Underfunded reserve account is cause of concern
Q: Recently, you wrote about an owner who could not pay a large special assessment for a roof project. What advice would you give that owner if the following were true. Board members are constantly elected on the basis of "keeping assessments low," thus underfunding reserve accounts, which leads to the large assessments. Does an owner have any recourse?
A: Section 9(c)(2) of the Illinois Condominium Property Act describes the items a board needs to consider in establishing "reasonable reserves for capital expenditures and deferred maintenance for repair or replacement of the common elements."
Specifically, that section provides that the board must consider the following: "(i) the repair and replacement cost, and the estimated useful life, of the property which the association is obligated to maintain, including but not limited to structural and mechanical components, surfaces of the buildings and common elements, and energy systems and equipment; (ii) the current and anticipated return on investment of association funds; (iii) any independent professional reserve study which the association may obtain; (iv) the financial impact on unit owners, and the market value of the condominium units, of any assessment increase needed to fund reserves; and (v) the ability of the association to obtain financing or refinancing."
These items give the board of a condominium substantial leeway in establishing a reserve. However, if a board substitutes a mindset of "keeping assessments low" and ignores the criteria described above and the need to increase reserve contributions, the board members (former and current) may be exposed to a breach of fiduciary duty claim. That is, current owners who are funding projects that should have been funded by long-term contributions to a reserve account, that would have been partially funded by now former owners, could claim they have been damaged by this breach.
Q: A board member in our condominium is seriously delinquent in the payment of assessments. As a result, the board members want to remove him from the board. Can they?
A: The association's declaration needs to be reviewed to determine the method of removal of members of the board, per the Condominium Property Act.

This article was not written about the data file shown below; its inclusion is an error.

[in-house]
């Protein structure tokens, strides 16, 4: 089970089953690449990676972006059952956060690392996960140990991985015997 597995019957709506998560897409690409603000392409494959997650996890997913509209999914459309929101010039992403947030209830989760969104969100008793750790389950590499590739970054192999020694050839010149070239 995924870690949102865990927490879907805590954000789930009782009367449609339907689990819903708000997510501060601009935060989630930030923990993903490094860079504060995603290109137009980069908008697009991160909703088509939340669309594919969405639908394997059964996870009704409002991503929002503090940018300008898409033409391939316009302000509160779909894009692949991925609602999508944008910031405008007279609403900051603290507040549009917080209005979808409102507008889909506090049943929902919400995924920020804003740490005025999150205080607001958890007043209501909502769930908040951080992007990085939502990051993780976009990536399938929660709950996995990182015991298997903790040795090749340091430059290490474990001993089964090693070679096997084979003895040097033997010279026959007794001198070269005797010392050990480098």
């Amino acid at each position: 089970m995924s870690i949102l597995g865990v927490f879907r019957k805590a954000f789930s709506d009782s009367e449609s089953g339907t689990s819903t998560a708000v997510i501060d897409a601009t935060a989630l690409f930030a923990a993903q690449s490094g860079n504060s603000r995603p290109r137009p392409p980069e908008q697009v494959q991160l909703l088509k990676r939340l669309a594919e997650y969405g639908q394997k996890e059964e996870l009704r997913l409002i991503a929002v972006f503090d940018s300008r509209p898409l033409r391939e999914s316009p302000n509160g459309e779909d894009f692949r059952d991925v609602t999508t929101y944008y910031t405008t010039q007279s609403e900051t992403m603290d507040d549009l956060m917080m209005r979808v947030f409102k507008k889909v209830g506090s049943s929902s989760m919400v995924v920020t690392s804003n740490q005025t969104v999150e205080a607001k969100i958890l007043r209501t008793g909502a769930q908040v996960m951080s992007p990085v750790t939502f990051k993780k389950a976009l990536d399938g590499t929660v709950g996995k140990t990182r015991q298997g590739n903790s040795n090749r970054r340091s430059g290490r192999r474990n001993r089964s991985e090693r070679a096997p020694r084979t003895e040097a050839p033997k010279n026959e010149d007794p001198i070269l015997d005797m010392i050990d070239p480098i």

The typical declaration of condominium provides that any board member may be removed from the board by the affirmative vote of owners of the association, provided at least two-thirds of the total votes in the association are cast. The vote takes place at a meeting of the owners called for the specific purpose of removing the named board member. Typically, a board member cannot be removed from the board by the board.
The board can call this meeting of the owners to vote on removal of the board member, and proper notice of the meeting would have to be issued. Owners would vote in person or by proxy at the meeting.
Q: An owner in our condominium has acquired a large number of units in the association. The board thinks, but does not know, this owner wants to eventually sell the entire condominium property. When asked about his intentions, this person denies he wants to eventually sell the entire condominium property. Is the board under any legal obligation to advise the other owners of this situation and the board's concern?
A: No, the board is not under any legal obligation to advise the other owners of this situation and the board's concern. At this juncture, the board is merely speculating as to this owner's intentions. There are various reasons why an individual may be acquiring units in a particular association, and the purpose is not necessarily to eventually sell the entire condominium property.
• David M. Bendoff is an attorney with Kovitz Shifrin Nesbit in the Chicago suburbs. Send questions for the column to him at CondoTalk@ksnlaw.com. The firm provides legal service to condominium, townhouse, homeowner associations and housing cooperatives. This column is not a substitute for consultation with legal counsel.